Sadown's Short Response For Sir Gwain And The Green Knight – Article Example
Due Sir Gawain and the Green Knight In planning their trick, did Morgan le Fay and the Green Knight foresee that Gawain would accept the challenge? (In other tales about the Knights of the Roundtable, Gawain frequently appears as headstrong and reckless in his willingness to accept challenges and prove his mettle.)
It is very likely that they both knew very well that the challenge would be irresistible to a knight of the roundtable. After all the Green Knight presented the perfect bait. He casually states that none of them could ever defeat him; this is an immediate challenge to everything these particular types of Knights believe in (Klein). As a character Gawain is known to be impetuous and headstrong, that knowledge helped the two plotters to devise a plan that knew that he could not turn away from. It would be a challenge to his bravery, his honor, integrity, and an opportunity to stroke his hero’s ego, not to mention an opportunity to step up and face a challenge offered to the King. He likely believed that when taking up the ax he would dispatch the challenger and there would be no need to worry about retaliation in a year.
2. When the lady tells Gawain that the sash is a talisman that will protect him, he does not doubt her. Does his belief in its power reveal him as naive and gullible?
To the average reader most would assume that Gawain’s immediate belief in the “power” of the sash would make him rather gullible and naive, however in these stories there are multiple reasons for his belief. Magic is real. At least within the context of this story what most would consider impossible is an entirely plausible reality. The second is that the Knights of the Round Table are remarked for their virtue and sense of honor and justice; they are men of their word, therefore it is a matter of integrity to accept that another’s word is equally as honest. In other words, I would not lie to you so why would you lie to me, and who am I to accuse you of being dishonest. However, the most likely reason is because it was getting very close to his impending meeting with the Green Knight, whom will likely kill him, and he was desperate. He did not want to die and was willing to do whatever he could to survive. Plus it is the acceptance of the sash that leads him to his lesson of humility and self realization. His strive to be the perfect knight is an impossible one and he too is fallible.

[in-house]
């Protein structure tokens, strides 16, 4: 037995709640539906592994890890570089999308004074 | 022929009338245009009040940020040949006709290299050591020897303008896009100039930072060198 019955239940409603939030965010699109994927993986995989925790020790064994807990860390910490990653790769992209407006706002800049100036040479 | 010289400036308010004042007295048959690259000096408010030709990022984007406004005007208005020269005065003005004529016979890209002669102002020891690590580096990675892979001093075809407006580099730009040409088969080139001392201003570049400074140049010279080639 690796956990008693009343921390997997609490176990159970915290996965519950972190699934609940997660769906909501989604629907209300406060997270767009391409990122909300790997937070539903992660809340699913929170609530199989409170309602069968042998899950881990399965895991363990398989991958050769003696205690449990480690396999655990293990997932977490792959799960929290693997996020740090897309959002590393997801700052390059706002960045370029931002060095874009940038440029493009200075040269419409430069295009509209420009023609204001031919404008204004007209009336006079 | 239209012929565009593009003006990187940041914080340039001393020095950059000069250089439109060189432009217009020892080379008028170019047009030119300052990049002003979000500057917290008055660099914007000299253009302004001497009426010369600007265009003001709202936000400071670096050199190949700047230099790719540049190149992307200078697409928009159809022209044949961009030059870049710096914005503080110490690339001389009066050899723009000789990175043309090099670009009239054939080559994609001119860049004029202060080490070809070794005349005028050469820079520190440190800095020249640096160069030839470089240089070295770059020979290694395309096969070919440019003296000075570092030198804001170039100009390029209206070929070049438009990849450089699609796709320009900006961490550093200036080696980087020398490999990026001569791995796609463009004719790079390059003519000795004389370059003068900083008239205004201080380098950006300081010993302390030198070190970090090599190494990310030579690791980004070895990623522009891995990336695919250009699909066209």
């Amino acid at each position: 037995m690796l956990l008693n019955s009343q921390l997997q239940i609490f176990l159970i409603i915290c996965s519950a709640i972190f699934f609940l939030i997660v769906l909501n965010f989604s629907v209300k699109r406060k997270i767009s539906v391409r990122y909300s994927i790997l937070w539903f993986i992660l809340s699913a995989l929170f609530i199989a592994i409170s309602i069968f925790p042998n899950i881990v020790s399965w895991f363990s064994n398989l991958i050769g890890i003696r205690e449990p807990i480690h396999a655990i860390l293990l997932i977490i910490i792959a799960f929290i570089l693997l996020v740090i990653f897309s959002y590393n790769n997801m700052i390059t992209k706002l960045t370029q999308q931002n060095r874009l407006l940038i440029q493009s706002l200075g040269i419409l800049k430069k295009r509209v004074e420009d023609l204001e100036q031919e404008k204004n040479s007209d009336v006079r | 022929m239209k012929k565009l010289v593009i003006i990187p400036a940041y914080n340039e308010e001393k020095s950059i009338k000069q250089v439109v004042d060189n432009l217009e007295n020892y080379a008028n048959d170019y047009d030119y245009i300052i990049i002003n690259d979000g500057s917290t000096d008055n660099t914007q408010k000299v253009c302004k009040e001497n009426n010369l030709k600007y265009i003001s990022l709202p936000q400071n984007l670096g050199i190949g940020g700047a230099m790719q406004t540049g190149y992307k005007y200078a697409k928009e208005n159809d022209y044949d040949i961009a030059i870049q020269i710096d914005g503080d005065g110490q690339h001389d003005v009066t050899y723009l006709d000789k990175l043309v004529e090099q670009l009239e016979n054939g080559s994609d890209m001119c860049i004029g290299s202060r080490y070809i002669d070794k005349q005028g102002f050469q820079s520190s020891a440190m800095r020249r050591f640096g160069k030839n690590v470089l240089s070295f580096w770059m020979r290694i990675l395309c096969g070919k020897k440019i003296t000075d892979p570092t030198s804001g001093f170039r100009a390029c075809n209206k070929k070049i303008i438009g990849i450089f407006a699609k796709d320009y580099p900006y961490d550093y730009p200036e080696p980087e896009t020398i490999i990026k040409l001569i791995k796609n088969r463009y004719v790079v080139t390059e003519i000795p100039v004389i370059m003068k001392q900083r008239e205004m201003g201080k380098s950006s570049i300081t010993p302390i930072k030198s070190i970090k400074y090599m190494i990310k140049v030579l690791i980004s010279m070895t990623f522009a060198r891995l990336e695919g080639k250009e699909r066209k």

Klein, A.S., ed. "Sir Gawain and the Green Knight." Poetry in Translation. A.S. Klein, n.d.
Web. 7 Oct 2013. .